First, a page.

Geopolitics

There’s a new space race: India vs Pakistan

India's Polar Satellite Launch Vehicle (PSLV) C-39, carrying IRNSS-1H navigation satellite, lifts off from the Satish Dhawan Space Centre in Sriharikota, India, August 31, 2017. REUTERS/P. Ravikumar - RC1DD8B29E30

India regularly launches satellites for other countries. Image: REUTERS/P. Ravikumar

Johnny Wood
Writer, Forum Agenda
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Geopolitics

Pakistan appears to be entering a space race with India.

Information Minister Fawad Chaudhry said Pakistan will send a human to space for the first time in 2022, with China’s help.

The announcement comes just two months after India’s Prime Minister, Narendra Modi, revealed plans to mark 75 years of the nation’s independence with a manned mission into orbit using the same timeline.

Pakistan is building closer ties with China, as the China-Pakistan Economic Corridor project pushes forward. Pakistan’s Space and Upper Atmosphere Research Commission (SUPARCO) is partnering with China’s manned space program for the mission.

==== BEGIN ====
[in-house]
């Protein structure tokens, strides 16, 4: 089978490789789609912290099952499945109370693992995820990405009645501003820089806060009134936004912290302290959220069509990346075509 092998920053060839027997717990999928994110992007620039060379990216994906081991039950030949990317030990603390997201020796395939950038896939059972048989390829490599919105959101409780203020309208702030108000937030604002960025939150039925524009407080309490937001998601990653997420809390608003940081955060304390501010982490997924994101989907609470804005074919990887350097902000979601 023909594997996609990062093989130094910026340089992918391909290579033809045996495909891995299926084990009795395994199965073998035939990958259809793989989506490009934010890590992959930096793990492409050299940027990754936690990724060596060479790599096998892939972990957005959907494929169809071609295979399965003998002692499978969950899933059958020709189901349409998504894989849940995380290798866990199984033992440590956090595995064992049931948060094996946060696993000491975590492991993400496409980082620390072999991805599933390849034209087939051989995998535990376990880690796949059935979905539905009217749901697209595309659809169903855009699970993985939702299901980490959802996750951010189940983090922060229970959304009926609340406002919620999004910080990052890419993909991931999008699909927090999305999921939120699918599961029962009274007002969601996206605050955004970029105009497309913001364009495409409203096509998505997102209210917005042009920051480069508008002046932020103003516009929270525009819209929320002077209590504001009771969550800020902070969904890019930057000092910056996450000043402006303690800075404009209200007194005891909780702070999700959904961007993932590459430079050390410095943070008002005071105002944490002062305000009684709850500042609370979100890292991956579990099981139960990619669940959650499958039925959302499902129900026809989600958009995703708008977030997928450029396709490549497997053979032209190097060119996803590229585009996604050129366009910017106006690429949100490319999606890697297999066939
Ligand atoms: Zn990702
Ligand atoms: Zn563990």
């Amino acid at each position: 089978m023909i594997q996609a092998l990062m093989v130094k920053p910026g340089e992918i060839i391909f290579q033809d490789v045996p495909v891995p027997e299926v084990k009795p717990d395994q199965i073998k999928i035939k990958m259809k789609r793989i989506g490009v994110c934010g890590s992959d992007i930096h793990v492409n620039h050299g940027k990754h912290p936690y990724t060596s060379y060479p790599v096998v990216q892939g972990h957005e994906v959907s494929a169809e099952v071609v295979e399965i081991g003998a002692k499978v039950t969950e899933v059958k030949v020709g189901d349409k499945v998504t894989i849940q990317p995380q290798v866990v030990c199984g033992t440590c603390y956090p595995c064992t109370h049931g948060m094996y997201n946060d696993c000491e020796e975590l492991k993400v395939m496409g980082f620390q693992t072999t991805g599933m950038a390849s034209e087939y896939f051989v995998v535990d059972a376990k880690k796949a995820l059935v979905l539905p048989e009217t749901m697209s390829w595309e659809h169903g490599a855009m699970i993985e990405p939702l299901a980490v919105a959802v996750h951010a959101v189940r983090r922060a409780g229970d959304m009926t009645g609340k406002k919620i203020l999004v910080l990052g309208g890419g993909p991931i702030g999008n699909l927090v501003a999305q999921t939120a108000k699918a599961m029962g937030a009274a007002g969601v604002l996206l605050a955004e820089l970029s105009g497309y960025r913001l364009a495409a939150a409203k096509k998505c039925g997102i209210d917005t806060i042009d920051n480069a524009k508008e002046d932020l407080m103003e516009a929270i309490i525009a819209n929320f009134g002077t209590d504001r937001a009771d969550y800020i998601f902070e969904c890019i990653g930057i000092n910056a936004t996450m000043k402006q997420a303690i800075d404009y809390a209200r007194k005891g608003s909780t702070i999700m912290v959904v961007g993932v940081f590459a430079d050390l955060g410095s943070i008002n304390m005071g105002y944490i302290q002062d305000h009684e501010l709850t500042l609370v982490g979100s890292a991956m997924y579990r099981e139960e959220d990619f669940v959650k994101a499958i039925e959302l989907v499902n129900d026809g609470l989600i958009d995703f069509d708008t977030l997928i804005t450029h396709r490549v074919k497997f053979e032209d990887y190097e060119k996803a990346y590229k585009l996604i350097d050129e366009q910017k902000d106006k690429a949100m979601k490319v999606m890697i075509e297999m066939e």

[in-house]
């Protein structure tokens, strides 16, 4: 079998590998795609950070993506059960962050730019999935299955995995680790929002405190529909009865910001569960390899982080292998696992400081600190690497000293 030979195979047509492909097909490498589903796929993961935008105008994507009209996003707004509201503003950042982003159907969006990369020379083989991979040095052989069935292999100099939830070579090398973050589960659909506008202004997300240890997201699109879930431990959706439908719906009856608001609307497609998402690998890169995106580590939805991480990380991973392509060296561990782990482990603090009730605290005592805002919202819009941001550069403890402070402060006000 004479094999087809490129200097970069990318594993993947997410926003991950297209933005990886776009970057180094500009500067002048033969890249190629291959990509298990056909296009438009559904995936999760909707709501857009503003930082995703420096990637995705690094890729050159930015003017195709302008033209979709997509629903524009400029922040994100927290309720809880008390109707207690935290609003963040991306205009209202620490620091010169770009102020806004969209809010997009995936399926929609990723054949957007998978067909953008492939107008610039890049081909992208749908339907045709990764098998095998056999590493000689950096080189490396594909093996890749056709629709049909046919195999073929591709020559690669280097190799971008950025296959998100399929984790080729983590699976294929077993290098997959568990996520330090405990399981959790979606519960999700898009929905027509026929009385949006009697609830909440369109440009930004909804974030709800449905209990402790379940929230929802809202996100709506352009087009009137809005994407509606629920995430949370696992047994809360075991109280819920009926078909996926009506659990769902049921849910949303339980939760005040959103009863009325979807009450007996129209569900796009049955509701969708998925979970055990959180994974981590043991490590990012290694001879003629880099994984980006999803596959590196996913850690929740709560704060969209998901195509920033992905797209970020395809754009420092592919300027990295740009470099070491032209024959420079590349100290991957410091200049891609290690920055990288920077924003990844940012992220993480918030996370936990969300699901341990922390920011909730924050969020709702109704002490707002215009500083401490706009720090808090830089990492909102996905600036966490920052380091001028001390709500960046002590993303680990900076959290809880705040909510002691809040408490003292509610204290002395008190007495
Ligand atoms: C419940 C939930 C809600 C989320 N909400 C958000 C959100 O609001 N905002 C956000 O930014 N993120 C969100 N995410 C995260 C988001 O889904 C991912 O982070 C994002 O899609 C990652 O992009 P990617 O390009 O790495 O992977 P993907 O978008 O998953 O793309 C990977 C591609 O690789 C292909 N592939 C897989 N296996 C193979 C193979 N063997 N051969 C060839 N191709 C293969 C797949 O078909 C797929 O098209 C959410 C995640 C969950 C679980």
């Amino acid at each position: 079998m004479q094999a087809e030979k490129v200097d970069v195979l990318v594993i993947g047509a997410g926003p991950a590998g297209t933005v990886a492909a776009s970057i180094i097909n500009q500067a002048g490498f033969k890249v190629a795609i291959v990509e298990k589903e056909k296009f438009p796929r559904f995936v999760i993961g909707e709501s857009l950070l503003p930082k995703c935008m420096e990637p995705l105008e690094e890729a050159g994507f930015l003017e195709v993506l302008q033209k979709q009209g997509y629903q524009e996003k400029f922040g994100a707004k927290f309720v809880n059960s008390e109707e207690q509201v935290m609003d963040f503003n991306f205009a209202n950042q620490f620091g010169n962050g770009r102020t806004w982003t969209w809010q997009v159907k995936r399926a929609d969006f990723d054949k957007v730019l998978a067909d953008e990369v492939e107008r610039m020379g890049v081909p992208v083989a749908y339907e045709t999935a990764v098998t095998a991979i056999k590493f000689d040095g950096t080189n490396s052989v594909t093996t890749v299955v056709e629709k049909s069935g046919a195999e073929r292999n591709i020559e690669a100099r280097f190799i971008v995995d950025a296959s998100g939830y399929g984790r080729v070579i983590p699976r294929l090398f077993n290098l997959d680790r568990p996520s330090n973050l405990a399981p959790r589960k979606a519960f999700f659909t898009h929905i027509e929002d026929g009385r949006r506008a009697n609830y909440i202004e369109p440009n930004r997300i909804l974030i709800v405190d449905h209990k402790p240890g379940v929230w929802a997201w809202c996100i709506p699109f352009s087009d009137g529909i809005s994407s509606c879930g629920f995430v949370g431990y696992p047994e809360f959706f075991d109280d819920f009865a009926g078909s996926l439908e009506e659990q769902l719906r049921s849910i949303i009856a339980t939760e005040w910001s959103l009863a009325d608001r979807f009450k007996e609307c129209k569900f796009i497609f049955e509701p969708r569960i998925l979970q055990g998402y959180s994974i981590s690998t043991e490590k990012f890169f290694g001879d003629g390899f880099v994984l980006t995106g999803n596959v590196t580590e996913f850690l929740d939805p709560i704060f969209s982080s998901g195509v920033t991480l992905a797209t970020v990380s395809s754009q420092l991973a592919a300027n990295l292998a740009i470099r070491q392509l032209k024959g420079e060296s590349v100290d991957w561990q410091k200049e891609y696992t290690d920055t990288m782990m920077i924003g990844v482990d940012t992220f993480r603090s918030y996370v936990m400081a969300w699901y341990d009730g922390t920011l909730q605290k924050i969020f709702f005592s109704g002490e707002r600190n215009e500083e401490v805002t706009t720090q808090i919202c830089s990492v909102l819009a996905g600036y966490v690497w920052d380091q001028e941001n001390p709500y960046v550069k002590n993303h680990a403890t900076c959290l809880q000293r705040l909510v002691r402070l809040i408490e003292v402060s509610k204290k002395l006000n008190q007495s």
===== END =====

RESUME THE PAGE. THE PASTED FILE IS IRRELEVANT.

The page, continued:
Earlier this year, the two nations cooperated on a launch in the Gobi Desert of a Chinese Long March rocket carrying two satellites manufactured in Pakistan.

Neighbouring India is promoting itself as a low-cost provider of rocket launch services for homegrown and overseas satellite projects.

Image: Statista

Over the past decade, an increasing number of Indian-built rockets have lifted off from domestic launch sites, such as the Satish Dhawan Space Centre in the state of Andhra Pradesh, carrying satellites into Earth’s orbit.

India regularly launches satellites for other countries including the US, Canada, the UK, Germany and Singapore. In 2017, India propelled more satellites into space than any other nation, mainly as a result of carrying high numbers of lightweight US micro satellites together on a single rocket.

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Out of this world

The Indian Space Research Organization (ISRO) put a man into orbit aboard a Soviet mission in 1984. The ISRO has also sent missions to Mars and plans to reach the Moon’s south pole in 2019, breaking new ground.

With a reported budget of $1.4 billion, India’s planned 2022 liftoff aims to send a crew of three astronauts on a seven-day orbit of Earth.

If the mission is successful, India will become only the fourth country in the world to independently develop a manned space flight, following in the footsteps of the former Soviet Union, US and China.

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